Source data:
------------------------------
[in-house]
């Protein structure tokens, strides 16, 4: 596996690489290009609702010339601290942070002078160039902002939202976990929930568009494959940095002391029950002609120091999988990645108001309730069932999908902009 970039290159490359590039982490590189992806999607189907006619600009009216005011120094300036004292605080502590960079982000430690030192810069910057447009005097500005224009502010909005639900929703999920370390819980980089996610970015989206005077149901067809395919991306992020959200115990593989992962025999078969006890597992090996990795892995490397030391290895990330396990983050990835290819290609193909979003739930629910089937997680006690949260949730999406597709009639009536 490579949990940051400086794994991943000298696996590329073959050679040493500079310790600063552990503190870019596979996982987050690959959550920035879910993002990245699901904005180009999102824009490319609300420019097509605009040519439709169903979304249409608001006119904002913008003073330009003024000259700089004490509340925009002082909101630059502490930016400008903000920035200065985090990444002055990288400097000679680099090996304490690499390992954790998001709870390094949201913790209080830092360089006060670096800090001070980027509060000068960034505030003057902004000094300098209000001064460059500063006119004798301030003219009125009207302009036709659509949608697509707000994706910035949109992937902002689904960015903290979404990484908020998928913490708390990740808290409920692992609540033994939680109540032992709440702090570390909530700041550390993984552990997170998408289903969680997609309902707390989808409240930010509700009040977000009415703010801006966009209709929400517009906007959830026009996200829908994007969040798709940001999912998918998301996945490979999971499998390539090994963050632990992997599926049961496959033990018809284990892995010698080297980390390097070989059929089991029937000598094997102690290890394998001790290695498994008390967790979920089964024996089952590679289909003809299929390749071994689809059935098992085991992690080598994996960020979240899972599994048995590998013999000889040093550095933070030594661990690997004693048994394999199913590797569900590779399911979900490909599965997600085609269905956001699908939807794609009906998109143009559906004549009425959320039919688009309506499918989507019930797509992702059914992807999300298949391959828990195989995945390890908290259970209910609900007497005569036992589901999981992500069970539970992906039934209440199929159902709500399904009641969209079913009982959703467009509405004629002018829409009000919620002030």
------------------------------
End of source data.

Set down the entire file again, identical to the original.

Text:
[in-house]
């Protein structure tokens, strides 16, 4: 596996690489290009609702010339601290942070002078160039902002939202976990929930568009494959940095002391029950002609120091999988990645108001309730069932999908902009 970039290159490359590039982490590189992806999607189907006619600009009216005011120094300036004292605080502590960079982000430690030192810069910057447009005097500005224009502010909005639900929703999920370390819980980089996610970015989206005077149901067809395919991306992020959200115990593989992962025999078969006890597992090996990795892995490397030391290895990330396990983050990835290819290609193909979003739930629910089937997680006690949260949730999406597709009639009536 490579949990940051400086794994991943000298696996590329073959050679040493500079310790600063552990503190870019596979996982987050690959959550920035879910993002990245699901904005180009999102824009490319609300420019097509605009040519439709169903979304249409608001006119904002913008003073330009003024000259700089004490509340925009002082909101630059502490930016400008903000920035200065985090990444002055990288400097000679680099090996304490690499390992954790998001709870390094949201913790209080830092360089006060670096800090001070980027509060000068960034505030003057902004000094300098209000001064460059500063006119004798301030003219009125009207302009036709659509949608697509707000994706910035949109992937902002689904960015903290979404990484908020998928913490708390990740808290409920692992609540033994939680109540032992709440702090570390909530700041550390993984552990997170998408289903969680997609309902707390989808409240930010509700009040977000009415703010801006966009209709929400517009906007959830026009996200829908994007969040798709940001999912998918998301996945490979999971499998390539090994963050632990992997599926049961496959033990018809284990892995010698080297980390390097070989059929089991029937000598094997102690290890394998001790290695498994008390967790979920089964024996089952590679289909003809299929390749071994689809059935098992085991992690080598994996960020979240899972599994048995590998013999000889040093550095933070030594661990690997004693048994394999199913590797569900590779399911979900490909599965997600085609269905956001699908939807794609009906998109143009559906004549009425959320039919688009309506499918989507019930797509992702059914992807999300298949391959828990195989995945390890908290259970209910609900007497005569036992589901999981992500069970539970992906039934209440199929159902709500399904009641969209079913009982959703467009509405004629002018829409009000919620002030």